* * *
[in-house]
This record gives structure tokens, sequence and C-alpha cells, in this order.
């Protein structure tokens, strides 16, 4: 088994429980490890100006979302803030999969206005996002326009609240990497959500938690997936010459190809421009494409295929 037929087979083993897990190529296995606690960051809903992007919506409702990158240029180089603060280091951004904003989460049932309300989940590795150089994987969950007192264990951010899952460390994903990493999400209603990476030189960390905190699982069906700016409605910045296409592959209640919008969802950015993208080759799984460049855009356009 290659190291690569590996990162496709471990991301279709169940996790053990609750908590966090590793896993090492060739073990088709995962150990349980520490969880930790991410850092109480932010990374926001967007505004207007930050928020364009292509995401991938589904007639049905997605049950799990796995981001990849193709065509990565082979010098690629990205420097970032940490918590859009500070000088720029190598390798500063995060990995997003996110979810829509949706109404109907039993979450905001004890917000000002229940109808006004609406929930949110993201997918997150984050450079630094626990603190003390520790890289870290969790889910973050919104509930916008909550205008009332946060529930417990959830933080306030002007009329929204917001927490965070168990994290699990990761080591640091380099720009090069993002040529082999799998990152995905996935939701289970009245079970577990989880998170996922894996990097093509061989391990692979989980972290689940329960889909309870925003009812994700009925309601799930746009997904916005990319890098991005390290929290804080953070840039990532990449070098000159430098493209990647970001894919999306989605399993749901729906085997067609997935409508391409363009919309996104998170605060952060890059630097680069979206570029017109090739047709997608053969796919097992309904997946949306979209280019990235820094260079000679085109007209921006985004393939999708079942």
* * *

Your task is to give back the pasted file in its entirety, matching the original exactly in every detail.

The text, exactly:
[in-house]
This record gives structure tokens, sequence and C-alpha cells, in this order.
């Protein structure tokens, strides 16, 4: 088994429980490890100006979302803030999969206005996002326009609240990497959500938690997936010459190809421009494409295929 037929087979083993897990190529296995606690960051809903992007919506409702990158240029180089603060280091951004904003989460049932309300989940590795150089994987969950007192264990951010899952460390994903990493999400209603990476030189960390905190699982069906700016409605910045296409592959209640919008969802950015993208080759799984460049855009356009 290659190291690569590996990162496709471990991301279709169940996790053990609750908590966090590793896993090492060739073990088709995962150990349980520490969880930790991410850092109480932010990374926001967007505004207007930050928020364009292509995401991938589904007639049905997605049950799990796995981001990849193709065509990565082979010098690629990205420097970032940490918590859009500070000088720029190598390798500063995060990995997003996110979810829509949706109404109907039993979450905001004890917000000002229940109808006004609406929930949110993201997918997150984050450079630094626990603190003390520790890289870290969790889910973050919104509930916008909550205008009332946060529930417990959830933080306030002007009329929204917001927490965070168990994290699990990761080591640091380099720009090069993002040529082999799998990152995905996935939701289970009245079970577990989880998170996922894996990097093509061989391990692979989980972290689940329960889909309870925003009812994700009925309601799930746009997904916005990319890098991005390290929290804080953070840039990532990449070098000159430098493209990647970001894919999306989605399993749901729906085997067609997935409508391409363009919309996104998170605060952060890059630097680069979206570029017109090739047709997608053969796919097992309904997946949306979209280019990235820094260079000679085109007209921006985004393939999708079942």